UA professor & Chicano activist Roberto 'Cintli' Rodriguez lifeless at 69

Roberto Rodriguez, an award-winning Chicano activist, author, and professor of Mexican American Research on the College of Arizona, died Monday of coronary heart failure in Teotihuacan, Mexico. He was 69.

Rodriguez was a journalist, author, lecturer and beloved UA professor. He authored 4 books and quite a few essays, poems, and columns. Rodriguez was a champion of Mexican American Research courses in Arizona public colleges and was one of many solely UA school members to be arrested for protesting the Ethnic Research ban in 2010.

“He was heroic,” mentioned Patrisia Gonzales, Rodriguez’s colleague and spouse of 20 years. “He was somebody actually touched by future.”

Rodriguez was born in Aguascalientes, Mexico, and moved to Los Angeles as a toddler.

On project for Lowrider Journal in East Los Angeles in 1979, Rodriguez was taking pictures on Whittier Boulevard when he captured the assault of a person by LA County sheriff’s deputies. Within the midst of photographing, officers turned on Rodriguez. They beat him so badly he spent three days within the hospital, and when he was launched, they arrested him for assault with a lethal weapon and assault and battery on a peace officer.

Although the costs had been finally dropped, the assault galvanized Rodriguez, who devoted his life to combating brutality and writing about Chicano tradition. He filed a civil swimsuit towards Los Angeles County for violating his 1st Modification rights, and received. He co-founded a database of killings of Latinos by legislation enforcement.

“His spirit wouldn’t permit him to remain quiet on a problem the place he thought there was some fallacious taking place towards folks, particularly folks of coloration or anyone who could be brutalized for his or her variations,” mentioned Gonzales.

Gonzales and Rodriguez met in 1990 and labored collectively as affiliate professors on the College of Arizona after receiving their doctoral levels from the College of Wisconsin. Collectively, they co-authored “Column of the Americas,” a nationally syndicated column, along with quite a few different publications and a 2005 documentary on migration.

In 2010, Rodriguez was arrested in Tucson together with a gaggle of highschool and faculty college students for protesting HB2281, which prohibited public college districts from providing ethnic research courses.

“I at all times checked out SB1070 (a invoice that required legislation enforcement to find out a person’s immigration standing throughout a routine cease) as a solution to assault brown folks, and that was a legislation to deport the physique,” Rodriguez mentioned in an interview in 2014. “HB2281 was to deport the thoughts and spirit.”

Rodriguez was the recipient of a number of loss of life threats because of his work. 

“As a consequence of these loss of life threats I acquired on Thursday, which is the fourth time since I’ve been on the UA, I simply noticed my final instructing day final Thursday,” Rodriguez wrote in a message to Gonzales in 2019. “I’ll end out the semester instructing each of my courses on-line.”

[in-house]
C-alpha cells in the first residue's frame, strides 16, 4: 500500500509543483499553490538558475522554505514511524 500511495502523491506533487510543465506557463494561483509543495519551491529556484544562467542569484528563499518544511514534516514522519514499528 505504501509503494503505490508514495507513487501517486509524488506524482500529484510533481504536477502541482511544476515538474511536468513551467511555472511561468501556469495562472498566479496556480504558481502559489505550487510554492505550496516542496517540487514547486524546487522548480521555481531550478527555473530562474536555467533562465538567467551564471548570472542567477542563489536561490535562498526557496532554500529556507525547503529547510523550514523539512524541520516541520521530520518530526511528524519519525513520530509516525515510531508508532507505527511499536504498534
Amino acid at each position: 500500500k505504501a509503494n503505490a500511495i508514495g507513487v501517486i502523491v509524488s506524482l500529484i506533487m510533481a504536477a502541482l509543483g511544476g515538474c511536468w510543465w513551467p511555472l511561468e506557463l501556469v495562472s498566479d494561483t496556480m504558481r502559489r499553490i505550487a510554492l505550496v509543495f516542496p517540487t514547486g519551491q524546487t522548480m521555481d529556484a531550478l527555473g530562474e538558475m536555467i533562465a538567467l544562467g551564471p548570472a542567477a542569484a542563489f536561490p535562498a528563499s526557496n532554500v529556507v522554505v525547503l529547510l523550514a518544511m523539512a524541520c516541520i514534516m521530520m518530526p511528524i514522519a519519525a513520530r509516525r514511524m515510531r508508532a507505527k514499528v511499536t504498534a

Rodriguez would typically have interaction in debates with folks on the opposite finish of the political spectrum with an open thoughts, Gonzales remembers.

“He was somebody who was simply so brave, and that may make folks uncomfortable,” Gonzales mentioned.

On the College of Arizona, Rodriguez — recognized to his college students as Dr. Cintli, the Nahuatl phrase for “corn” — researched maíz and the way it created the inspiration of Mexican tradition.

“If you wish to know the place we come from, comply with the corn,” Rodriguez mentioned in an interview from 2022. “Persons are merely gente de maíz.”

In 2019, he organized the Maya Maíz Roots Convention on the college, inviting greater than 20 Mayan students to share their analysis along with his college students.

Gonzales remembers him as a sort, heat, deeply beloved instructor who beloved greater than something to be round his college students.

“Roberto’s affect is expansive – the breadth of his data is unmet. His analysis and position as a public mental created new paths, broke new floor. But it’s the work and dedication to his college students that makes this loss so large,” UA affiliate professor of Mexican American Research Michelle Téllez wrote in an e mail. “He created private relationships along with his college students and at all times demonstrated his willingness to go above and past for younger folks attempting to grasp themselves and their place in academia. He inspired and impressed numerous college students.”

For the final a number of years, Rodriguez had been residing in Mexico close to the Nice Pyramids in Teotihuacan, assembly with archaeologists, college students and lecturers, and persevering with to write down.

“Open up for your self and for others not simply your coronary heart, however your arts,” Rodriguez wrote in “Column of the Americas” in October 2001. “Sing, paint, write, dance or play an instrument. Your voice is your coronary heart. Don’t ever let or not it’s taken from you.”